The city has also declined from an important manufacturing hub in the 1950s and 60s (when it was known as the “medicine capital” as headquarters of one of the nation’s largest pharmaceutical companies, North China Pharmaceutical Group), as market reforms brought new competition and the lure of higher wages elsewhere. This saw many young workers leave Shijiazhuang, a fate not uncommon for cities outside of the Yangtze and Pearl River Deltas where China’s economy first took off. “Some people had to leave, some people were able to stay, but probably overall more left than stayed,” the band members reminisced in an interview with Gigs magazine from Taiwan in 2012, talking about the friends they grew up with.
OYS’s songs are infused with the colors and motifs of the city, as well as its sense of stagnation. The band sings on “Pained Laughs and Endless Daydreams” from its latest album: “Who is born from the mountains and hills, the rivers and seas/Yet ends up tied down by the dawn and dusk, by the kitchen, by love.”
Many fans who have grown up seeing similar changes in their hometowns see their own lives reflected in the band’s music. Eschewing their parents’ optimism about the possibility of upward social mobility, this generation has instead tried to come to terms with long working hours and the daily grind. Commenting on the ironic idealism of the band’s name in a rare public interview in 2018, Ji acknowledged to Southern People’s Daily that “we stopped feeling that [sense of omnipotence] a long time ago.” Tapping into the “sang” subculture popular in the 2010s, which celebrated embracing hopelessness, and later the concept of “involution (内卷)”—describing young people’s skepticism that working hard pays off—OYS’s lyrics are “written about me, written about everyone,” one fan wrote on Q&A platform Zhihu back in 2016.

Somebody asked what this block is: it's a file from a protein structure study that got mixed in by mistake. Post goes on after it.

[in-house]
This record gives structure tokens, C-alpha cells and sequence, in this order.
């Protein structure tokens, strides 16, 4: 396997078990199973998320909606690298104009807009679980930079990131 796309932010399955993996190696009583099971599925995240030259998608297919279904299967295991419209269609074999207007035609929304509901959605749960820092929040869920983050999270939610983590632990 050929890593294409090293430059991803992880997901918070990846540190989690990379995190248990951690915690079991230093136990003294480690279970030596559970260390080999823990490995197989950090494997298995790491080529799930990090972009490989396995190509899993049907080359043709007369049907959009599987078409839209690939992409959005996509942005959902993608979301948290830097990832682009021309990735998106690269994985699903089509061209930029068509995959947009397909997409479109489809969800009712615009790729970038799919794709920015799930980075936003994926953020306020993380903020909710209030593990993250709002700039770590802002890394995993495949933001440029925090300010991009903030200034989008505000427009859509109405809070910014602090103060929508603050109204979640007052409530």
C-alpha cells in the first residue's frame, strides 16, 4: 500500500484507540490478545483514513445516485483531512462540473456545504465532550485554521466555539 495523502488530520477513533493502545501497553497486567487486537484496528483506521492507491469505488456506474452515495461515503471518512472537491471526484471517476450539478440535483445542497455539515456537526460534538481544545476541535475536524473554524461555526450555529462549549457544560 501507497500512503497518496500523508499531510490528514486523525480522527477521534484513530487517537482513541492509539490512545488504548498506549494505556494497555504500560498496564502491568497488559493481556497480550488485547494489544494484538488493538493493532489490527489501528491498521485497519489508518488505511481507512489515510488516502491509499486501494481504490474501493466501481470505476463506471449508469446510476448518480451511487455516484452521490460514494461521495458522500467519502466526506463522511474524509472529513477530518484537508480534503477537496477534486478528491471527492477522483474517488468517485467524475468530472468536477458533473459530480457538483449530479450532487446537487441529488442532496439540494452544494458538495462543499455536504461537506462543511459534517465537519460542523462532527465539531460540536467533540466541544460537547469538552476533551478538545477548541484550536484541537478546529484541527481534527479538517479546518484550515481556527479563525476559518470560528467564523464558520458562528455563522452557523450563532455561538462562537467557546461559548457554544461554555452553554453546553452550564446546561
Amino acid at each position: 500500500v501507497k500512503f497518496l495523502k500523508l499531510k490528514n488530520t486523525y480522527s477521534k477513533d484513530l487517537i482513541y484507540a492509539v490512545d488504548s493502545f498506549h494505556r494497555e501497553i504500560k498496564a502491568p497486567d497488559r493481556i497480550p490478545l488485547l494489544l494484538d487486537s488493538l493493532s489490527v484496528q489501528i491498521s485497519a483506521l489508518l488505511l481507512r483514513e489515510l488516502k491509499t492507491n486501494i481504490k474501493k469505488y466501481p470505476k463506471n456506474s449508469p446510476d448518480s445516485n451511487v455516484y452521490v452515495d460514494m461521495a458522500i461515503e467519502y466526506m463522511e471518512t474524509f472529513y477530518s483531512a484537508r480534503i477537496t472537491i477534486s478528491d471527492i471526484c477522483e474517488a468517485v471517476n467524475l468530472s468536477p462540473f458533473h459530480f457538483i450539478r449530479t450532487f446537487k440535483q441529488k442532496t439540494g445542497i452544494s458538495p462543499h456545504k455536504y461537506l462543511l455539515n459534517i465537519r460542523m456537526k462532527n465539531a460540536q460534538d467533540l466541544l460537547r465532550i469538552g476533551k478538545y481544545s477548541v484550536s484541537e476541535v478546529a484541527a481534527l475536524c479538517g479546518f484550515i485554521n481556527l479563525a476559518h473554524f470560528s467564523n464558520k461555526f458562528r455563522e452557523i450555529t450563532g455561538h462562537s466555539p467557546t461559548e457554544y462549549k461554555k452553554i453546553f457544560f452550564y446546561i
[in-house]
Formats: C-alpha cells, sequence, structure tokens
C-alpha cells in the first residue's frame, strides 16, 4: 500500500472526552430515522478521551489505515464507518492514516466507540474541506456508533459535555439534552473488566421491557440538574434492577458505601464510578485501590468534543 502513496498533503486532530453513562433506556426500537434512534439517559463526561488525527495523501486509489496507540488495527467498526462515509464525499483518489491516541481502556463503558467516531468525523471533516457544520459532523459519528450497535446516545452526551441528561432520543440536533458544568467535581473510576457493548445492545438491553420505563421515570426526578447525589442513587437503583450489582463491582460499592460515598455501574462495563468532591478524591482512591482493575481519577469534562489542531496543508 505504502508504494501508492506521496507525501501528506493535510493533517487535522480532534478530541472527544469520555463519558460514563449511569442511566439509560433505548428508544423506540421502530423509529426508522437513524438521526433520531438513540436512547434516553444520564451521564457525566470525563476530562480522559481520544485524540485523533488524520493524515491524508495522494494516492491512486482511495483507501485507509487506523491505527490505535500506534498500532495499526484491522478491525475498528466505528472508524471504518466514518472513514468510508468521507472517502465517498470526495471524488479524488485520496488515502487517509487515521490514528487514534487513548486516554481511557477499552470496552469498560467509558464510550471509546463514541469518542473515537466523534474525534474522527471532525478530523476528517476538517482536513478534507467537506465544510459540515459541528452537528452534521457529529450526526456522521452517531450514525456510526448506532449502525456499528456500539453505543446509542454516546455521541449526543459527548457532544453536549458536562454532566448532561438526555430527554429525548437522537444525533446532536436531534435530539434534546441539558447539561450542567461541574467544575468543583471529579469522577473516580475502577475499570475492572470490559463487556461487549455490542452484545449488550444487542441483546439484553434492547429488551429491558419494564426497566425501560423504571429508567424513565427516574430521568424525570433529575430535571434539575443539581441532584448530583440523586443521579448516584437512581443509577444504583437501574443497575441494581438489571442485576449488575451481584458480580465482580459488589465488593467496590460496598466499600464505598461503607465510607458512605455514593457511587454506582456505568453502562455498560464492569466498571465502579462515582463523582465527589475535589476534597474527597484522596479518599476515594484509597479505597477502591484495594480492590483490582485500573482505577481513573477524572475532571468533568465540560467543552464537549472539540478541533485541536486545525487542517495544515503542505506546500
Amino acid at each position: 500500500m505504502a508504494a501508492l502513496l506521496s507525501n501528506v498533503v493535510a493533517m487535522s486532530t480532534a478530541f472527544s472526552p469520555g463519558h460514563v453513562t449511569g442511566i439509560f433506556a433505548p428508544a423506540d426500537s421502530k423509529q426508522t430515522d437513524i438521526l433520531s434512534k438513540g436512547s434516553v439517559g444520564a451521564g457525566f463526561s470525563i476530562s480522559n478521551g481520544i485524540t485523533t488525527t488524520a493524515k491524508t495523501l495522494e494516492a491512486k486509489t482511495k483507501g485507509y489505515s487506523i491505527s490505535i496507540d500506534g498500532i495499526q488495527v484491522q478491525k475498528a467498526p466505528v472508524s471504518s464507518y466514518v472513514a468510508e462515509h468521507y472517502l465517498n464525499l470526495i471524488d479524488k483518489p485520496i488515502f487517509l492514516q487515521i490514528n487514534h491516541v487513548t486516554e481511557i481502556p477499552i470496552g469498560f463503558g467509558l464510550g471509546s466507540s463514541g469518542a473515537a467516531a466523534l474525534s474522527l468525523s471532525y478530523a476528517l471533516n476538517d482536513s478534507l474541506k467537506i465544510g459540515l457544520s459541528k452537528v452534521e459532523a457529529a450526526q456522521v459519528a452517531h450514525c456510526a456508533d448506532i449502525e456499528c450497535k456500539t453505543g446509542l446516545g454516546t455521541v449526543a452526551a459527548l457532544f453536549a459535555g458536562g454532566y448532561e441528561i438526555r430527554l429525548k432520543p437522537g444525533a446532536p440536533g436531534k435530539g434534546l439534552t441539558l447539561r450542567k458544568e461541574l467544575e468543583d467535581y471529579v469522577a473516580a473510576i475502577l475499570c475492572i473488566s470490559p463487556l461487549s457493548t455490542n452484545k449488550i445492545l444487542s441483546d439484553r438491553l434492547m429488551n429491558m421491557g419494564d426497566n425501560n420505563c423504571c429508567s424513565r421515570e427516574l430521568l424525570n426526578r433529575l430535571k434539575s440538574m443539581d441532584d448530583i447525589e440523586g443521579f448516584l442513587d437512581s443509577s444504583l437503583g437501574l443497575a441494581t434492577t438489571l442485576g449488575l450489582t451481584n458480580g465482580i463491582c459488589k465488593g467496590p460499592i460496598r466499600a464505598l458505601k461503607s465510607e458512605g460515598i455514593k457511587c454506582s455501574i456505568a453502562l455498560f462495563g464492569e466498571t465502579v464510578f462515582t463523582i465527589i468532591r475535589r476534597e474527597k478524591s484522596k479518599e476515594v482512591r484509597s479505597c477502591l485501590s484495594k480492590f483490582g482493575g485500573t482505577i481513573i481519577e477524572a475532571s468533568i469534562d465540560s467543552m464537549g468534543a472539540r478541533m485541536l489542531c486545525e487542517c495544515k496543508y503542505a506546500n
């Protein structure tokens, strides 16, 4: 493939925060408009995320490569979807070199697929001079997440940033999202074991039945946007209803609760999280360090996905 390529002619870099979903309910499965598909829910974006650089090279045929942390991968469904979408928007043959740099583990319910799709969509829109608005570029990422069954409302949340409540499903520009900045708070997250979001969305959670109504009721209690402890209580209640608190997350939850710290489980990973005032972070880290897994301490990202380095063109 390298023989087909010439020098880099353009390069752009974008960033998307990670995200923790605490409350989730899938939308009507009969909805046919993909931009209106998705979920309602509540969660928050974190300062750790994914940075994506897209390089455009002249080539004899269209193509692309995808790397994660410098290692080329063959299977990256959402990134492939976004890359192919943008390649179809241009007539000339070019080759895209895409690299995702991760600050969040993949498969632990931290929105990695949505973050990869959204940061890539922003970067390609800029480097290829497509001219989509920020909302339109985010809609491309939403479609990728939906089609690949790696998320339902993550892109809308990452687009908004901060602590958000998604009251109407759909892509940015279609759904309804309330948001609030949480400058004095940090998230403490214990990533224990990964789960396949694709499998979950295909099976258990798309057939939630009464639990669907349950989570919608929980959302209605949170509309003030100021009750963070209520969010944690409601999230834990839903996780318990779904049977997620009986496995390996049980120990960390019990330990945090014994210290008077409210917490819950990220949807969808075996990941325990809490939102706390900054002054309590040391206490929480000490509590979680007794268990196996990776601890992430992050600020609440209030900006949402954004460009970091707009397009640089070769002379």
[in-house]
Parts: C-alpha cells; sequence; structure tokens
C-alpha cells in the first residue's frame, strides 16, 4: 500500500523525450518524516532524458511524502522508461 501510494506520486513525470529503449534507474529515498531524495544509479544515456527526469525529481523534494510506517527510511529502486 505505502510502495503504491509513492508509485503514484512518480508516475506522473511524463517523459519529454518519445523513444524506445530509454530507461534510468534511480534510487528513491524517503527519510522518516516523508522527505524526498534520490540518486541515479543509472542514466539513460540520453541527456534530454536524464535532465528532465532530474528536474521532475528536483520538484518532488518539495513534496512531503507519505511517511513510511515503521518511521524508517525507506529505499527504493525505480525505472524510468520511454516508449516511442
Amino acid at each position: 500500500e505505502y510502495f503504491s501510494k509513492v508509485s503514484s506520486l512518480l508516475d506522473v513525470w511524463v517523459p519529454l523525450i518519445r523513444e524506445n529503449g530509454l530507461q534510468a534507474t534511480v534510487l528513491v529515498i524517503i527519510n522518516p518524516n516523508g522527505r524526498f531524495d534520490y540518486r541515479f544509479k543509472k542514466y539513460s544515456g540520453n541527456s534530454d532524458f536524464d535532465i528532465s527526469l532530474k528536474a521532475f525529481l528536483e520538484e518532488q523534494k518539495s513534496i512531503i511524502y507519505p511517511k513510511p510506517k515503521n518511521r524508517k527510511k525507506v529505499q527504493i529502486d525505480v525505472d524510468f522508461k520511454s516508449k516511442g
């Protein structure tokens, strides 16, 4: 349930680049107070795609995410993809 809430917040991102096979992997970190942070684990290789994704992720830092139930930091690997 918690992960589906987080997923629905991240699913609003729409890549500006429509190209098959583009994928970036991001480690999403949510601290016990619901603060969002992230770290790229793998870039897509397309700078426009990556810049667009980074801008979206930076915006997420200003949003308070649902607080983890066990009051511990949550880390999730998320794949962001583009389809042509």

“Kill That Guy from Shijiazhuang (杀死那个石家庄人),” the stand-out single on OYS’s first album, captures this sense of monotony and frustration with lyrics describing a generic family sustained by the factories: the father who goes to work and comes home and drinks beer; the mother who visits the market for food, the son who feels trapped inside his school classroom.
But it’s the mood change of the soaring chorus that has made this track a must-sing for any Chinese street busker with a suitably husky voice, as Dong sings of how a single event changes the family forever: “Their lives had been like that for 30 years…until one day the skyscraper fell in.” The band members are notoriously reluctant to explain the meaning behind their lyrics, but in December last year Jiemian quoted Ji referring to this now famous line as speaking to “the tragedy of modern life…how passion and self-confidence are slowly eroded as you grow up.”
But OYS’s appeal goes beyond those who see their stories reflected in their lyrics about growing up in China’s lesser cities, and their sound has inspired a number of other artists. Pop superstar Hebe Tien has covered their songs in her concerts, while Taiwan’s breakout rock band No Party For Cao Dong (草东没有派对), which has also achieved widespread acclaim on the mainland, has been labeled the “ Taiwanese OYS.”